That is all correct. I would also explicitly state that spaces are illegal.
    Code:
    The rules for a host name were first standardized in the original host name specification, 
    "DoD Internet Host Table Specification". 
    It states that the name should be a text string consisting of the letters A through Z (upper or lower case), 
    digits 0 through 9, the minus sign (-), and the period (.). 
    Note, the period is only allowed as the last character of the host name if it is the delimiter of the full domain name (FQDN). 
    No spaces are permitted as part of a name. 
    The first character must be an alphabetic character and the last character must not be a minus sign or period. 
    It was also recommended that the host name be no longer than 24 characters in length. 
    Subsequently, in "Requirements for Internet Hosts - Application and Support", the host name rules were updated. 
    The first character could now be either a letter or a digit and software dealing with host names must handle names up to 63 characters in length.
    From: https://whatismyipaddress.com/hostname
    But there can be slight variations w/ different OSs.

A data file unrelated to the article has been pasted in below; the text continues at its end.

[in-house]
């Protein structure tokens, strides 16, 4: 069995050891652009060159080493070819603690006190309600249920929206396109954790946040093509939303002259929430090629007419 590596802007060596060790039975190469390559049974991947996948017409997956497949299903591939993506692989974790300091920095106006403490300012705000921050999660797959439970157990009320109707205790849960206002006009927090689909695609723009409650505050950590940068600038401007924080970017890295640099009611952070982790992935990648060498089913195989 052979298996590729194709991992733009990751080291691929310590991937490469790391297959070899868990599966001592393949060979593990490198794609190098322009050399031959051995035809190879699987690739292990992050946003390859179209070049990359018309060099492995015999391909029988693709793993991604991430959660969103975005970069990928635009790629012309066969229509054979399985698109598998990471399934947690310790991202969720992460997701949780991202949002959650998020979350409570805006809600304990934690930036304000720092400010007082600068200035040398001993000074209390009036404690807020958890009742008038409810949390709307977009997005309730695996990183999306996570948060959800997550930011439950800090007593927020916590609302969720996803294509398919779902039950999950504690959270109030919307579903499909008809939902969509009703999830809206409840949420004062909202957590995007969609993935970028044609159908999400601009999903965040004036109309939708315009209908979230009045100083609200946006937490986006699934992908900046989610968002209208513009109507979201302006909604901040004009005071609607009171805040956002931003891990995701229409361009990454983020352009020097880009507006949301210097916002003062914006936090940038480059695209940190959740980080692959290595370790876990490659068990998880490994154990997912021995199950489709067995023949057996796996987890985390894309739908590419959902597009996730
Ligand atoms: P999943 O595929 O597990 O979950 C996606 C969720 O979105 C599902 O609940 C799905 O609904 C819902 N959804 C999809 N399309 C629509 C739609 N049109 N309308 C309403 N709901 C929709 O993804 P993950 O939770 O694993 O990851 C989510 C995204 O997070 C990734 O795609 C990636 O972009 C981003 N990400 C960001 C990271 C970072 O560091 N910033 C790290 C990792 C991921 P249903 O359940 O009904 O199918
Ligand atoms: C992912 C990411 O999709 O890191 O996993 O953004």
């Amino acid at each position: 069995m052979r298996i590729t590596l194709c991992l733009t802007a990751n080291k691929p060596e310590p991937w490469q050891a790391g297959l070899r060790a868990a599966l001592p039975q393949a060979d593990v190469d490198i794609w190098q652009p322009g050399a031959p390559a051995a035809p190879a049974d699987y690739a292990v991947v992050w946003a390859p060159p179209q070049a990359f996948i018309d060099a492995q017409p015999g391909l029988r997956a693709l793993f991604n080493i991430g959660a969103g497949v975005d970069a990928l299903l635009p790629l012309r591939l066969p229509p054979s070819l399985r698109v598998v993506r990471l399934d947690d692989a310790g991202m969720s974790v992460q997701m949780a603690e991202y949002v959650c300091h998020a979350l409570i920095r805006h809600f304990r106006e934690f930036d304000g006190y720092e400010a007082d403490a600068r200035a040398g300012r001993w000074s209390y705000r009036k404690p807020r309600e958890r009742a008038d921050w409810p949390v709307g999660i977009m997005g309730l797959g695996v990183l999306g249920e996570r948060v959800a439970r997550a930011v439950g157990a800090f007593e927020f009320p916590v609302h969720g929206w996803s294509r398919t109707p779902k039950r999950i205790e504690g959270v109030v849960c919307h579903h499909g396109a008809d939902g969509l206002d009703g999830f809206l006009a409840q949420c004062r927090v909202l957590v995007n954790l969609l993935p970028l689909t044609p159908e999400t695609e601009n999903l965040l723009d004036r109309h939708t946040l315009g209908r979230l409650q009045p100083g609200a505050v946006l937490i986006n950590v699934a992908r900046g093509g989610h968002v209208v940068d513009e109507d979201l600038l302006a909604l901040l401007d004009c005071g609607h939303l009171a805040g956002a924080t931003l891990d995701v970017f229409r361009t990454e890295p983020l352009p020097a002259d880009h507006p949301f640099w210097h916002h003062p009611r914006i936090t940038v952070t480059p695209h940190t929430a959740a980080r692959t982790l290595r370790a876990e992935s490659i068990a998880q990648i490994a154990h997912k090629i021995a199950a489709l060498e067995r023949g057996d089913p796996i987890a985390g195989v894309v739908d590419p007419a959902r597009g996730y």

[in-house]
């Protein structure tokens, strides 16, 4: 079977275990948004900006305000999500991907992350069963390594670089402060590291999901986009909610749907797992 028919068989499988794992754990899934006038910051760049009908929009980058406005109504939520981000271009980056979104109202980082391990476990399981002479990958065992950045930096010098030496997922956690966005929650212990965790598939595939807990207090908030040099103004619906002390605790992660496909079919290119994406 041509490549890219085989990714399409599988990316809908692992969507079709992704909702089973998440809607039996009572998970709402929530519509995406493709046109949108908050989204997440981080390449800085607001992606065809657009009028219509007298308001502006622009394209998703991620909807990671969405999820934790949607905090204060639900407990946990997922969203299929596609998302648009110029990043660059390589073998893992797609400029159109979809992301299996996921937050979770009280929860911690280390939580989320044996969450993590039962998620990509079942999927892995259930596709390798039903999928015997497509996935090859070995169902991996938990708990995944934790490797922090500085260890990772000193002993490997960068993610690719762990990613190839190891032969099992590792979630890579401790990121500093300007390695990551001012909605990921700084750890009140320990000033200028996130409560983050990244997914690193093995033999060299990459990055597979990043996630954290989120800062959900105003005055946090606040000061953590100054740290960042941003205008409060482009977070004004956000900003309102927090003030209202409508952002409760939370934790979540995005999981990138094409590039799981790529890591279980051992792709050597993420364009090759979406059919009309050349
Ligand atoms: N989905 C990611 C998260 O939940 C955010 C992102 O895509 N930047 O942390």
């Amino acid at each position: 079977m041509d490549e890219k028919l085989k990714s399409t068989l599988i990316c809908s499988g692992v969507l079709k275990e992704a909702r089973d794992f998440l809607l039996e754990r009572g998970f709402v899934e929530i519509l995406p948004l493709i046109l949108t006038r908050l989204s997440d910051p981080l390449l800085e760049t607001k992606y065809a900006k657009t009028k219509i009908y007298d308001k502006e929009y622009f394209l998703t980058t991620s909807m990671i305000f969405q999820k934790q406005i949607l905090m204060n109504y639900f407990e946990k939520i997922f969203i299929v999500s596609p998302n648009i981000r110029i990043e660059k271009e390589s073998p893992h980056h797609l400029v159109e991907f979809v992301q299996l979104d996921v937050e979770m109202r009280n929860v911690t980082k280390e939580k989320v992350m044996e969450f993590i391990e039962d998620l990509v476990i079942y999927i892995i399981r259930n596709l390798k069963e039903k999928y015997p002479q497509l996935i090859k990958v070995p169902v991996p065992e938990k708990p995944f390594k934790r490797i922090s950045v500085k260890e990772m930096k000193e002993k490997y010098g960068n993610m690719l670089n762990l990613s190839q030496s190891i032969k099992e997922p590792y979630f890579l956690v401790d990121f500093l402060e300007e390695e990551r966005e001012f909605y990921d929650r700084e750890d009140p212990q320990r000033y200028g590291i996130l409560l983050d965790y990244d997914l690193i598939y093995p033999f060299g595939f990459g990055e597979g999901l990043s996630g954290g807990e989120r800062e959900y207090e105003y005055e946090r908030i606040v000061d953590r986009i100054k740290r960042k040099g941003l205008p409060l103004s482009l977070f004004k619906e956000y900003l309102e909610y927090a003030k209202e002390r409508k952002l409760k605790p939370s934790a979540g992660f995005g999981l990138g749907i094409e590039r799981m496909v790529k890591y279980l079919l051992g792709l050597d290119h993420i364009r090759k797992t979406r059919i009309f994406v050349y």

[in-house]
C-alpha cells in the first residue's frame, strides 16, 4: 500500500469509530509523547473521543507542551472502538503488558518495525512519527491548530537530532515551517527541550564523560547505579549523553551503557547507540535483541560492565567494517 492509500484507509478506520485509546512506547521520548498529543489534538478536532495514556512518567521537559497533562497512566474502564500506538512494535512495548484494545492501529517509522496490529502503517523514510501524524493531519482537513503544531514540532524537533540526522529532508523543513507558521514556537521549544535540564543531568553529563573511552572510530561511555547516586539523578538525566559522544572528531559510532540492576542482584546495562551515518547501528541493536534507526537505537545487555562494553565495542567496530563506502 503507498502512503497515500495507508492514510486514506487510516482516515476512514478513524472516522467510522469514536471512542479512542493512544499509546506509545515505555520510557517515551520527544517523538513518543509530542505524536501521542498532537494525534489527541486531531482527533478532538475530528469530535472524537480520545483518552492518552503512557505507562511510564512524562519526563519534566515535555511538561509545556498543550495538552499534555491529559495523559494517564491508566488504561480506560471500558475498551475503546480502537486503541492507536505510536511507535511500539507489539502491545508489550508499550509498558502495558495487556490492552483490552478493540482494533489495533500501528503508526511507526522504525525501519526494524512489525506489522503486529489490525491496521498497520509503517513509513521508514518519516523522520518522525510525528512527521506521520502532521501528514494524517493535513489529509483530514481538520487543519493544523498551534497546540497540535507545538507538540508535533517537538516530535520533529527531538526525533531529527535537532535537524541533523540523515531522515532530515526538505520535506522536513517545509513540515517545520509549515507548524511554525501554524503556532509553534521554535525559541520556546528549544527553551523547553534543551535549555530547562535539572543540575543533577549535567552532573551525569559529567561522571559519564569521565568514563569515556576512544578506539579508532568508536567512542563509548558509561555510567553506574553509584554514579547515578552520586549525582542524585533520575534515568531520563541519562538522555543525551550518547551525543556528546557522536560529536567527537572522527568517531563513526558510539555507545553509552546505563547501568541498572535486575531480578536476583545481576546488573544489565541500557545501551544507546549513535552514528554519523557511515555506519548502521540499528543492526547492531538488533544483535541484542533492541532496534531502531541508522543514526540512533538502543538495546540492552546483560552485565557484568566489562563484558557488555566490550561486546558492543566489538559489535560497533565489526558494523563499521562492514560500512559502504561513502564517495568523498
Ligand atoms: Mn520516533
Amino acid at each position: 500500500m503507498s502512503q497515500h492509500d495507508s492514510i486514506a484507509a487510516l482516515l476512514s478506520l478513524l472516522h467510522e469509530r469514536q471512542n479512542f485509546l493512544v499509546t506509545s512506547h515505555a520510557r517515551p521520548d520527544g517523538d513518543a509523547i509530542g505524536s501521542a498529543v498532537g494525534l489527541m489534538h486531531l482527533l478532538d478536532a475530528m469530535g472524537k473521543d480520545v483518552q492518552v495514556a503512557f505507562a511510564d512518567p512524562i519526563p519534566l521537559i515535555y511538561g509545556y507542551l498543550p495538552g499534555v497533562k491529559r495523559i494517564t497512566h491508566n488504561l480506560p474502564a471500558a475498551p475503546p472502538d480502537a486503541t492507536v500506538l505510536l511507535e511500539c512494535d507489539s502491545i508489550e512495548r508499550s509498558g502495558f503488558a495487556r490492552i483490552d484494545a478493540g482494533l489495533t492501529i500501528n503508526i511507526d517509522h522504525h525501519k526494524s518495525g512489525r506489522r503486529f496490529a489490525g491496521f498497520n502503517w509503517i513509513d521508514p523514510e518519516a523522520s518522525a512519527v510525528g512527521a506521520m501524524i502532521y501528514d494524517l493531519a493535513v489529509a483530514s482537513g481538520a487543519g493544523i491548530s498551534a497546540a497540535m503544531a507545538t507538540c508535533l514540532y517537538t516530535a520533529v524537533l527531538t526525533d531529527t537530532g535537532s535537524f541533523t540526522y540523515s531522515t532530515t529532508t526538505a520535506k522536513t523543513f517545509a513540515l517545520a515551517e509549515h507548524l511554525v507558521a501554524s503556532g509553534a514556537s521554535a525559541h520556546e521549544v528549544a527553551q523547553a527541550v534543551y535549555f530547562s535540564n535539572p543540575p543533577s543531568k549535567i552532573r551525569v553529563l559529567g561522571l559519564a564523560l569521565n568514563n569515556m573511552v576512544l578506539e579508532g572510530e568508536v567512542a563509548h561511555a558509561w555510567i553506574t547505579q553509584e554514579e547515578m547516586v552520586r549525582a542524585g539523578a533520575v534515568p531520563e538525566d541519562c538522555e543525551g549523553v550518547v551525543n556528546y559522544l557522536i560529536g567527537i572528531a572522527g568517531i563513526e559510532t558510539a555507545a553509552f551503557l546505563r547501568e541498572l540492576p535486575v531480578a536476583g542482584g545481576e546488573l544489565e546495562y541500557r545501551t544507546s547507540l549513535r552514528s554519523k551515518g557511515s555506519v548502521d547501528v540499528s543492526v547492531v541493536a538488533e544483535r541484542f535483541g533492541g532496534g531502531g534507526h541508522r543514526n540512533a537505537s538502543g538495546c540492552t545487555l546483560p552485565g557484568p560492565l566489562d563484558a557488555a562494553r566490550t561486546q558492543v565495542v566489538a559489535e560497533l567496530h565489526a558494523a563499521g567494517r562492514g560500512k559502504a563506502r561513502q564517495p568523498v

However, internal NGFW 'hostnames' are not bound to those rules- they never appear on the network.

    There is a lot of room for confusion here - be specific when troubleshooting.
    Here is something to help with that.

    hostname.png
    Last edited by Jim.Alles; 09-22-2020 at 12:37 PM.

  7. #17
    Untangle Ninja Jim.Alles's Avatar
    Join Date
    Jul 2008
    Location
    Central PA
    Posts
    2,523

    Default

    Quote Originally Posted by tangofan View Post
    The problem is that the initial instance won't decay in the hosts table, because it has a tag assigned. All I need to do is to remove the tag for it to disappear, so I don't quite understand what the bogus MAC address with give me.
    In my limited experience/testing, if the tag originates in the devices table, it migrates to the hosts table, and when the deprecated Host entry times-out, the tag won't impede deletion of the row.

    It may have different behavior if the tag was entered in the Hosts table.
    I think I would avoid doing that.

    YMMV

  8. #18
    Untangle Ninja Jim.Alles's Avatar
    Join Date
    Jul 2008
    Location
    Central PA
    Posts